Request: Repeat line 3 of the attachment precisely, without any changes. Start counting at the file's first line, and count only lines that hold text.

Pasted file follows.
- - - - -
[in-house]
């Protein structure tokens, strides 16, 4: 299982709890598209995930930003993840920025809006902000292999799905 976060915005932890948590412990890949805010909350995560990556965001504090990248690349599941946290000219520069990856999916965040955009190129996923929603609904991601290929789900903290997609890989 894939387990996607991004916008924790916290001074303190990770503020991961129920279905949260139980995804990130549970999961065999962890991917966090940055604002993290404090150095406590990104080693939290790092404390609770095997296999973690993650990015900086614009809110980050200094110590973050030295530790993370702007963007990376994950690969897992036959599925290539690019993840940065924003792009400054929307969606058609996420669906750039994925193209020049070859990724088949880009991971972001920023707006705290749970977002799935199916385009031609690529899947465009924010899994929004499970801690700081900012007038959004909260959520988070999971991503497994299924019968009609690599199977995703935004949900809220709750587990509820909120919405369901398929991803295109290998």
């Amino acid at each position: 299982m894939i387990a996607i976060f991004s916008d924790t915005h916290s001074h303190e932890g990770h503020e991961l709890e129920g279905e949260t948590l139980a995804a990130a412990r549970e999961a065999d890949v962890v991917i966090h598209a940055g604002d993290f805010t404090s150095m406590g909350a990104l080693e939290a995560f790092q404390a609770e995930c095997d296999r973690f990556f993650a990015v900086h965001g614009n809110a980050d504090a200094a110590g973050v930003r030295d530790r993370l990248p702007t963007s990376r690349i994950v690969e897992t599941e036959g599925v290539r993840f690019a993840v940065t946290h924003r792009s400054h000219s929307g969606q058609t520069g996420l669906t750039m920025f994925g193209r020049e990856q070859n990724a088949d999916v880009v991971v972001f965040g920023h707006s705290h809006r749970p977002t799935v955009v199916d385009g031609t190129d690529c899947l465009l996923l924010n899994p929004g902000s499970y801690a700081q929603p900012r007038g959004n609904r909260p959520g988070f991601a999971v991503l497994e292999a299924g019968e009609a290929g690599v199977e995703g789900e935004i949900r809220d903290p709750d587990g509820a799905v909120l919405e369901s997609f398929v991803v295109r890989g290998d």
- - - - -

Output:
């Amino acid at each position: 299982m894939i387990a996607i976060f991004s916008d924790t915005h916290s001074h303190e932890g990770h503020e991961l709890e129920g279905e949260t948590l139980a995804a990130a412990r549970e999961a065999d890949v962890v991917i966090h598209a940055g604002d993290f805010t404090s150095m406590g909350a990104l080693e939290a995560f790092q404390a609770e995930c095997d296999r973690f990556f993650a990015v900086h965001g614009n809110a980050d504090a200094a110590g973050v930003r030295d530790r993370l990248p702007t963007s990376r690349i994950v690969e897992t599941e036959g599925v290539r993840f690019a993840v940065t946290h924003r792009s400054h000219s929307g969606q058609t520069g996420l669906t750039m920025f994925g193209r020049e990856q070859n990724a088949d999916v880009v991971v972001f965040g920023h707006s705290h809006r749970p977002t799935v955009v199916d385009g031609t190129d690529c899947l465009l996923l924010n899994p929004g902000s499970y801690a700081q929603p900012r007038g959004n609904r909260p959520g988070f991601a999971v991503l497994e292999a299924g019968e009609a290929g690599v199977e995703g789900e935004i949900r809220d903290p709750d587990g509820a799905v909120l919405e369901s997609f398929v991803v295109r890989g290998d």